Amir Motlagh’s MAN is a beautifully shot, prescient meditation on the nature of the human experience and of connectedness in increasingly disconnected times. The film moves through a mantra of daily activities before accelerating towards an emotionally impactful ending. I’m going to admit I wasn’t expecting to emotionally connect with this film the way I did, but the impact of the movie left me in tears, grateful for the experience.
It’s hard for me to express just how important I think its message is. COVID has taught us all the challenges of isolation, interaction — and, seemingly paradoxically, isolated interaction — and MAN is adept at showing the profound absurdity of it. I’ve been thinking about what, exactly, to say about this movie after sitting with it. I don’t know how to talk about how or why it moved me without getting into particulars, and I don’t think that fits with the entire spirit of the film. The longer I’ve pondered it, the more the themes and imagery have expanded in my mind, and trying to pin them down would be foolish.
Some stories are in the experiencing.
The opening shots of MAN move between trees, homes, and power lines before opening up into a shot of Los Angeles as we listen to Arman’s day begin. In a few moments, we are attached to him and will spend a majority of the film connected to him via the camera itself as he goes through his day.
Arman (Amir Motlagh) works from home in the Laurel Canyon in the Hollywood Hills. He mainly interacts with people via his computer and other varied screens around him. In 2018, Arman’s life at the Laurel Canyon, separate from most except for his connection through screens, would have seemed far more strange than it does now. In the post-lockdown world, this experience is much more common, which makes a lot of the feelings explored in the movie something that we can all relate to.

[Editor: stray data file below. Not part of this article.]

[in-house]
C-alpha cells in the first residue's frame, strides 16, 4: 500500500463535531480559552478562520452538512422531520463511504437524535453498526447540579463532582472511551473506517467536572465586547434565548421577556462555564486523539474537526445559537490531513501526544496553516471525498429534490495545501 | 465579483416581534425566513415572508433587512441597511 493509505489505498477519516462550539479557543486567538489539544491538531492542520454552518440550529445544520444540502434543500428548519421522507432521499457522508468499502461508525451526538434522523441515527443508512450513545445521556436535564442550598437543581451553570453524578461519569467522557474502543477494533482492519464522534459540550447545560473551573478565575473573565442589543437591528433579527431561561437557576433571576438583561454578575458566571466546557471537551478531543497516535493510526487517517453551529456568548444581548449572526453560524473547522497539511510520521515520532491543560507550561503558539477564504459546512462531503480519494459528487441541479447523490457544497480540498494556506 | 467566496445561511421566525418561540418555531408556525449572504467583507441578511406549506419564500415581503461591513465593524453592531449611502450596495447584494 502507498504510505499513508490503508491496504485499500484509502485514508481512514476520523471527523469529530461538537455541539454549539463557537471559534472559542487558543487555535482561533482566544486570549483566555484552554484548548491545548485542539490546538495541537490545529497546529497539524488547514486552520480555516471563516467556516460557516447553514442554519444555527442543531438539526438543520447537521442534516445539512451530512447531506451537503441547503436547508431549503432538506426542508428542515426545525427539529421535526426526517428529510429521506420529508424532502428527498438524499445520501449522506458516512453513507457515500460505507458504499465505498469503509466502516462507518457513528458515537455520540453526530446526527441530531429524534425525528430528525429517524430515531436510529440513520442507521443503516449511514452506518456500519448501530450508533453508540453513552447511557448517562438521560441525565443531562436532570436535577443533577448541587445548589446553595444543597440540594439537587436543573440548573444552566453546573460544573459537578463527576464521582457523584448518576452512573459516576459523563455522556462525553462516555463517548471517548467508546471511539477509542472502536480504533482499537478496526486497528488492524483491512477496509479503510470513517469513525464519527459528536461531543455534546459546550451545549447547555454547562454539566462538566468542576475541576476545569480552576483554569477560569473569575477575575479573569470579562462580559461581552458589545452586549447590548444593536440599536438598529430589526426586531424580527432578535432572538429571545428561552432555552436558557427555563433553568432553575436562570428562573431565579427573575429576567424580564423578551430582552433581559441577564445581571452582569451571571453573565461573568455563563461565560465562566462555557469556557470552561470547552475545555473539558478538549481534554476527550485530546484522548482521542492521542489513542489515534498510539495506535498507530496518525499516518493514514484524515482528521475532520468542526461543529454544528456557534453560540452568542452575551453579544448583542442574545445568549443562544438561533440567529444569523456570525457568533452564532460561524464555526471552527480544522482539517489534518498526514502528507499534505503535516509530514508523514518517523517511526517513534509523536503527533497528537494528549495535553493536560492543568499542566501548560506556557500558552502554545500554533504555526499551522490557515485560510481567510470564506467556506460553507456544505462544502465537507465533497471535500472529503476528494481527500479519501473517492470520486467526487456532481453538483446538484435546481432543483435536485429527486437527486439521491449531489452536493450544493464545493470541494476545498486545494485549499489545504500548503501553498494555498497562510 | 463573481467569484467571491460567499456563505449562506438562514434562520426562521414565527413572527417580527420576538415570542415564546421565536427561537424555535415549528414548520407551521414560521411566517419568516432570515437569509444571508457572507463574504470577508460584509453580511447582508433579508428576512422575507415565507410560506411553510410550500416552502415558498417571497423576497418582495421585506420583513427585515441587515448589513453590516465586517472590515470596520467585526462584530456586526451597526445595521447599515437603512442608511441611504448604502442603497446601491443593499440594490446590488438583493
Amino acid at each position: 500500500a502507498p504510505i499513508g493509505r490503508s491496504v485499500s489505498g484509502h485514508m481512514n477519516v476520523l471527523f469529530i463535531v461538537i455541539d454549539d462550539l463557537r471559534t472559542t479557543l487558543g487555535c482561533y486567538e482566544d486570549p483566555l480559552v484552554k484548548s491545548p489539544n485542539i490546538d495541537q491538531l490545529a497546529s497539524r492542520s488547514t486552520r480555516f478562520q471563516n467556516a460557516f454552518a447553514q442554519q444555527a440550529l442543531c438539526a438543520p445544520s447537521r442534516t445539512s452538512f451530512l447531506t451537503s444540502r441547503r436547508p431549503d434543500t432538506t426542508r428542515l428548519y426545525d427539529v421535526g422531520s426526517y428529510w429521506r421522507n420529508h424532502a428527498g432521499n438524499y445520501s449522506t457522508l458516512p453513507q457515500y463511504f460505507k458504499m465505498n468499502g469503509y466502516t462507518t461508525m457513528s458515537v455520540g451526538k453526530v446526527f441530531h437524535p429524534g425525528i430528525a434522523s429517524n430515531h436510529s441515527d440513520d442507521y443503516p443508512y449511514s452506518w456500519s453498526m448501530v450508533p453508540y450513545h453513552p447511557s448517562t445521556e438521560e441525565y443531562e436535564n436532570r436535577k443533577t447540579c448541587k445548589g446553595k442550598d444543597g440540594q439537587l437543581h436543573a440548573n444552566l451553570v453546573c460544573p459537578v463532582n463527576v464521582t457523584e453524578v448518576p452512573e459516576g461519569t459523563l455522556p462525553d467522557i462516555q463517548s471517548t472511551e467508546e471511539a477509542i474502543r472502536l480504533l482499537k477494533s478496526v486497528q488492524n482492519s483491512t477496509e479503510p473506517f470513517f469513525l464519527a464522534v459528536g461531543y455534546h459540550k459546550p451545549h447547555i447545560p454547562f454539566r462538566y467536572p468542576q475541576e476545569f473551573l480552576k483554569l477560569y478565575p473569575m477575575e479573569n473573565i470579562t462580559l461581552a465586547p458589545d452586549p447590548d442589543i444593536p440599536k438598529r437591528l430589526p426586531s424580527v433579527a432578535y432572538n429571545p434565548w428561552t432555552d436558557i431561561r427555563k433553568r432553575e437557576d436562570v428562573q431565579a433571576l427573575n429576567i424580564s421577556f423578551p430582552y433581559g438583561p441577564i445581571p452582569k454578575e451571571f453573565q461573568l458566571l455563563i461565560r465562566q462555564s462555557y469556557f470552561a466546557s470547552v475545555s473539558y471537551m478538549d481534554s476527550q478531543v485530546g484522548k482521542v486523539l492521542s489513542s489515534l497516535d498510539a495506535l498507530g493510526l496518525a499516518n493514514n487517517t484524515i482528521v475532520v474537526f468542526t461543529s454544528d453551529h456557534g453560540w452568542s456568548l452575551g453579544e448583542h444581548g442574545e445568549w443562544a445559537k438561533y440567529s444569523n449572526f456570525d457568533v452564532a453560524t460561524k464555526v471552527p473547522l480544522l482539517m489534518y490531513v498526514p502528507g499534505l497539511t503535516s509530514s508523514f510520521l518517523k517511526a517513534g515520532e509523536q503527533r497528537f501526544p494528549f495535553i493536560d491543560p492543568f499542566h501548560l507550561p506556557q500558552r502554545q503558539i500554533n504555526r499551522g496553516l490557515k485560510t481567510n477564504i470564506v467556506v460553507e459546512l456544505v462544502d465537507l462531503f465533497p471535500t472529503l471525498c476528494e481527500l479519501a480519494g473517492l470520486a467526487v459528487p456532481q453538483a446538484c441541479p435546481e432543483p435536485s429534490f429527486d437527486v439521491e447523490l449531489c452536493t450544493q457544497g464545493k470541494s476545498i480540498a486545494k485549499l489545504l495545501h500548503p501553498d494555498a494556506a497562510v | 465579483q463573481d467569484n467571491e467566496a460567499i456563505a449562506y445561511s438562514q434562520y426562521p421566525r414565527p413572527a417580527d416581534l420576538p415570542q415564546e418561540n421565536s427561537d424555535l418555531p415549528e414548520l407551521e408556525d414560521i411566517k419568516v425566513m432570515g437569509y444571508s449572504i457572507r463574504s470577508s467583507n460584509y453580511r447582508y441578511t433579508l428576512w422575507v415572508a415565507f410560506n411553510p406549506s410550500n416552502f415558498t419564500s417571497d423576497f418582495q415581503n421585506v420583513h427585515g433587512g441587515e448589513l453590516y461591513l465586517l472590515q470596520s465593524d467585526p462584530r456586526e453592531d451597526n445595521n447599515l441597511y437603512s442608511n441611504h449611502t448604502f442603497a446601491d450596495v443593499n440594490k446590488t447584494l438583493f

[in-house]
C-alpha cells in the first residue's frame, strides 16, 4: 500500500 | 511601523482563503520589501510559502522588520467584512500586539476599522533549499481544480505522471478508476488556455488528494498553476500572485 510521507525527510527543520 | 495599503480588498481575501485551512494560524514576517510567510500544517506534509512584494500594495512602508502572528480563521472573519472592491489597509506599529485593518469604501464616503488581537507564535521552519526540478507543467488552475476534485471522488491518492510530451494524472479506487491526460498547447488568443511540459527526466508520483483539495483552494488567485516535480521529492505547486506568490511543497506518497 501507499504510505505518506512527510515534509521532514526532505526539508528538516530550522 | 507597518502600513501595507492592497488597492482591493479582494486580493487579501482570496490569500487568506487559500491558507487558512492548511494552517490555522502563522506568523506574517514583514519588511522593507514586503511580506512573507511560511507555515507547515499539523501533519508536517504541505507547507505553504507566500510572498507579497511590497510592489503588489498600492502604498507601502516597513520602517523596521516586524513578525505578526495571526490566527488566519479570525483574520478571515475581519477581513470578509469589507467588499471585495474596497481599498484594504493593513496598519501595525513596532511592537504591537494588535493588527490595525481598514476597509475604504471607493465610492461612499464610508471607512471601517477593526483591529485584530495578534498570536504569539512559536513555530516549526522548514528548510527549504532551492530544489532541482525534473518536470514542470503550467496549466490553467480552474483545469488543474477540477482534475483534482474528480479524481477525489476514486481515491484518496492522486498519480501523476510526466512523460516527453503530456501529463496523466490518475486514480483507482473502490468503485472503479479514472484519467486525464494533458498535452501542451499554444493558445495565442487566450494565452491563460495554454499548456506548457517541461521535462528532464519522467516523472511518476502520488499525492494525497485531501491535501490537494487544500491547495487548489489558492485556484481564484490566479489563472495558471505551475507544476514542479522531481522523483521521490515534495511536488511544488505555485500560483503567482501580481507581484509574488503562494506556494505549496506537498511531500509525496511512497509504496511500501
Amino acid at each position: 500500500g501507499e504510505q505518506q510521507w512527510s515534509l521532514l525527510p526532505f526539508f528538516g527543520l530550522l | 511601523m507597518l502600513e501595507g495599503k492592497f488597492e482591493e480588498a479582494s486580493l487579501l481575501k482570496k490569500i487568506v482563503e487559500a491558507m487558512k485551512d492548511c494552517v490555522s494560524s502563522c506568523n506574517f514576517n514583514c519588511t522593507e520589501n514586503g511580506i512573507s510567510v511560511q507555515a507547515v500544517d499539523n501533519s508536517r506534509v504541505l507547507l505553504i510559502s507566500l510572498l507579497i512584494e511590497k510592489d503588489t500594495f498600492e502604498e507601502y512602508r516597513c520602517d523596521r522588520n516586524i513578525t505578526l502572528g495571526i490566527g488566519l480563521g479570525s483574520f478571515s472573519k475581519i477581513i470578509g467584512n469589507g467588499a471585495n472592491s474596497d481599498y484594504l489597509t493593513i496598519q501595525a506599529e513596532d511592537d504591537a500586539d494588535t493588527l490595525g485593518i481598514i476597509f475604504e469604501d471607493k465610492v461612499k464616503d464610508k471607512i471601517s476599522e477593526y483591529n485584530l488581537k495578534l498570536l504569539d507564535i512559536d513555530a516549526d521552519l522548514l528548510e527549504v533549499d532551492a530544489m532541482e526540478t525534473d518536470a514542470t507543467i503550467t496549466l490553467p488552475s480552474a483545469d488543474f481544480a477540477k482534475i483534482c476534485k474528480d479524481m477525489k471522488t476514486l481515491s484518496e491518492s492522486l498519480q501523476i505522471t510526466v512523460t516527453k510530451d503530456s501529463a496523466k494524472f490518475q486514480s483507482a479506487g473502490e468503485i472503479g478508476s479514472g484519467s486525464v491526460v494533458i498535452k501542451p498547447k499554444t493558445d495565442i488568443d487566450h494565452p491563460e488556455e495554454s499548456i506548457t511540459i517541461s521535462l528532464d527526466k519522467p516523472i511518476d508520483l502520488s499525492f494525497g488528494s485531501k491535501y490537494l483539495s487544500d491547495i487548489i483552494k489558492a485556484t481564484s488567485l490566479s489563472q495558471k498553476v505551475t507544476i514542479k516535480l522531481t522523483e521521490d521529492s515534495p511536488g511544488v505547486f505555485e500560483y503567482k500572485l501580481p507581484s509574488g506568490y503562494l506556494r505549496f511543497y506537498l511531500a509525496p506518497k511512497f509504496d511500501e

For most of the movie, Arman’s main physical companions are his dogs and voices emanating from screens that arise from various interruptions. The strange intrusiveness of unwanted connections amid the struggle for meaningful connection is one of the key feelings within the film — and something that all of us are more readily able to relate to thanks to the realities of our current lives.
What makes MAN extraordinary is how much it gives back to the viewer after asking so little. A small investment rendered hours of consideration and contemplation of how the movie was so effective at presenting the strange world we inhabit — where all of our social connections have the feeling of parasocial, and leave us too soon and before something with more depth can be created.
The visual and emotional world of MAN is extraordinary, and the first part of the film created a meditative state so that by the time disarming and charming Des (Rachel Sciacca) appeared, I was as fascinated and curious about her as Arman was.
MAN is a fascinating movie that turns the message on the viewer, asking about the essence of relationship our relationship to technology and how it dictates, shapes, and shifts our other relationships. It is one of a trilogy of movies called the “Three Marks, Too Many Signals” series. Given the impact I felt from MAN, I’ll be sure to check out the others.
If you dig slow cinema and films that allow you to meet interesting characters while asking you important questions about the nature of technology’s impact on our relationships and selves — MAN might be exactly what you’re looking for in a movie!
MAN is a vertité-style day-in-the-life story about a computer programmer who lives a secluded existence in L.A.’s…
MAN is rated R.